Coming Soon

Walkable Montrose

A Master Plan for Re-Establishing Houston’s Grand Boulevard White Oak Studio worked with the Montrose Boulevard Conservancy, a grass-roots community group, to develop a conceptual vision for the 2.7 miles long Montrose Boulevard corridor, extending from Buffalo Bayou to Hermann Park and Rice University. The vision addressed analysis and documentation of existing conditions, a comprehensive pedestrian circulation system, streetscape beautification and stewardship – long-term sustainability of the public streetscape. White Oak Studio facilitated workshops involving key stakeholders in development of parameters and goals for the Master Plan.

Lake Jackson Downtown

Phase 1 of a comprehensive plan for the renovation of downtown Lake Jackson is currently under construction. In collaboration with KBR the project engineers, White Oak Studio is revitalizing the historic downtown in this city of 30,000. Improvements include new utilities, storm drainage, roadways, street-parking, pedestrian walks and gathering spaces, enlivened by lighting and street furnishings. A primary design objective of the project is to enhance the pedestrian environment, including reducing the width of downtown streets and the scale of intersections. Urban design highlights the Mid-Century Modern heritage of the city’s beginnings, shaped by Frank Lloyd Wright protégé Alden Dow.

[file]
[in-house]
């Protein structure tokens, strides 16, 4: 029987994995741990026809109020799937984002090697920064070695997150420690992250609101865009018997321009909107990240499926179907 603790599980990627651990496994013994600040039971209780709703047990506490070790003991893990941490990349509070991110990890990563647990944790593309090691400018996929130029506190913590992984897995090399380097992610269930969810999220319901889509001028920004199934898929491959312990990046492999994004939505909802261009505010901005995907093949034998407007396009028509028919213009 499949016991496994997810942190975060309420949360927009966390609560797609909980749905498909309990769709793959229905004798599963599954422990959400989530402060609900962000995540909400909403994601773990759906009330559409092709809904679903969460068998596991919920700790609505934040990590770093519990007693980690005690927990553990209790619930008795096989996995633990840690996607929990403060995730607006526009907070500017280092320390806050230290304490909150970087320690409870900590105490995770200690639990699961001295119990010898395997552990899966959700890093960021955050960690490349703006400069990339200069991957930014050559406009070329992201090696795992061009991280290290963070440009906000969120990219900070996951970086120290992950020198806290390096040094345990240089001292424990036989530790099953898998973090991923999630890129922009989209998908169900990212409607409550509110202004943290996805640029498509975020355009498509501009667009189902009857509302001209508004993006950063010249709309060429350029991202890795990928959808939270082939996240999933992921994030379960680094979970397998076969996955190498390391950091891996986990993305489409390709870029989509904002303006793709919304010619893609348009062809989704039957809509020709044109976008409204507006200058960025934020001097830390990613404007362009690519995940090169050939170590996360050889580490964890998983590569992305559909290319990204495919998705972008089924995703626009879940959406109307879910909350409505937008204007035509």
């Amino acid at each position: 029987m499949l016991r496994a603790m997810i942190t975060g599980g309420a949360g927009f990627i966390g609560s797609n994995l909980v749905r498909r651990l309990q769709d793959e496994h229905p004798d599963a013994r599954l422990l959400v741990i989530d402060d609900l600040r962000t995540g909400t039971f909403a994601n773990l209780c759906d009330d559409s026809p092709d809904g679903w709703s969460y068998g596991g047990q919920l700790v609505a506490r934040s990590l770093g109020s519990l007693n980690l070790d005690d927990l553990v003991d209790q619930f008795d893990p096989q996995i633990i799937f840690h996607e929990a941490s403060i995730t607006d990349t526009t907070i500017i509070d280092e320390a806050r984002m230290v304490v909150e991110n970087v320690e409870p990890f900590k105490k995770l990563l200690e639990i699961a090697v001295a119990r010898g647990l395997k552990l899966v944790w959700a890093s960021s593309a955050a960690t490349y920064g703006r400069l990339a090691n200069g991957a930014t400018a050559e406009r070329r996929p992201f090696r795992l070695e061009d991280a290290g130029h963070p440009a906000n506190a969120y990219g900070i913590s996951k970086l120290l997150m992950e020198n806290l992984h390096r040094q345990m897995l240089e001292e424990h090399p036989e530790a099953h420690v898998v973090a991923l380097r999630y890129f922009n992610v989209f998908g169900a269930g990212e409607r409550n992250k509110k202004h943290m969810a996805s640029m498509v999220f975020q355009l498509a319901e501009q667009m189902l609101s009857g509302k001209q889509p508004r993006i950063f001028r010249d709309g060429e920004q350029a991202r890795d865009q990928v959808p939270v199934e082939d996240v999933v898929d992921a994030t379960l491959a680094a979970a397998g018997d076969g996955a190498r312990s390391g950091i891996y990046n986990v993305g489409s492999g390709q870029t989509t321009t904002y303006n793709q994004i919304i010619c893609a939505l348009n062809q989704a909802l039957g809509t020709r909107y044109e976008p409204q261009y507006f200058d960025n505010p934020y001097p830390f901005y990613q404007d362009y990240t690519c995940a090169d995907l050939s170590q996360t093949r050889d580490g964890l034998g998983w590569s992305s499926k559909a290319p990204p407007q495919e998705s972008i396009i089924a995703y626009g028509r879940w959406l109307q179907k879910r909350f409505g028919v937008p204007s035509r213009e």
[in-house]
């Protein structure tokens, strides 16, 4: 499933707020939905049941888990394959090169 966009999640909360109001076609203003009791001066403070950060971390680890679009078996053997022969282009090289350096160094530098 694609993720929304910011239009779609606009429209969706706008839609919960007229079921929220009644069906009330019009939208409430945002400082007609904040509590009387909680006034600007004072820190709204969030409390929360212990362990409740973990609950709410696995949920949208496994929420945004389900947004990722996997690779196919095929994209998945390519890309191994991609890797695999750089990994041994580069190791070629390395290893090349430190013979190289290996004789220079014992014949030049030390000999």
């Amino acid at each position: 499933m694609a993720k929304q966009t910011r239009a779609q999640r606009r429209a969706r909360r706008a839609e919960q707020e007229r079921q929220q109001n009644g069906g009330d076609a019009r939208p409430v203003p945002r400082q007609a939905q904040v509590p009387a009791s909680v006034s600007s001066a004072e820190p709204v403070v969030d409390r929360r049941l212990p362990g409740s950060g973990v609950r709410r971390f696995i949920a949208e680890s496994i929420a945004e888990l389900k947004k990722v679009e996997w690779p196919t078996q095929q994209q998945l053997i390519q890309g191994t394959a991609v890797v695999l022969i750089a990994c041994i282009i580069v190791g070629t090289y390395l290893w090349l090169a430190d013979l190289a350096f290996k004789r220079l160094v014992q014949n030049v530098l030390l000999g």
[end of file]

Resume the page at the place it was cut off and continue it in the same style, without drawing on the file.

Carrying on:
Jasper Downtown Enhancement

Center Texas Courthouse Square

Buffalo Speedway

The Upper Kirby District retained White Oak Studio to design the streetscape for 1/3 mile of Buffalo Speedway between Highway 59 and Bissonnet Street as part of a utility and infrastructure replacement project. The project posed significant challenges: The fast-track schedule brought the landscape architect into the project after engineers were 70 percent complete. The addition of traffic lanes resulted in a constrained pedestrian zone, congested with surface and underground utilities. White Oak Studio devised custom tree-planting solutions to ensure room for pedestrians and trees in limited right-of-way space and designed a prototype bus shelter to be used throughout the Upper Kirby District.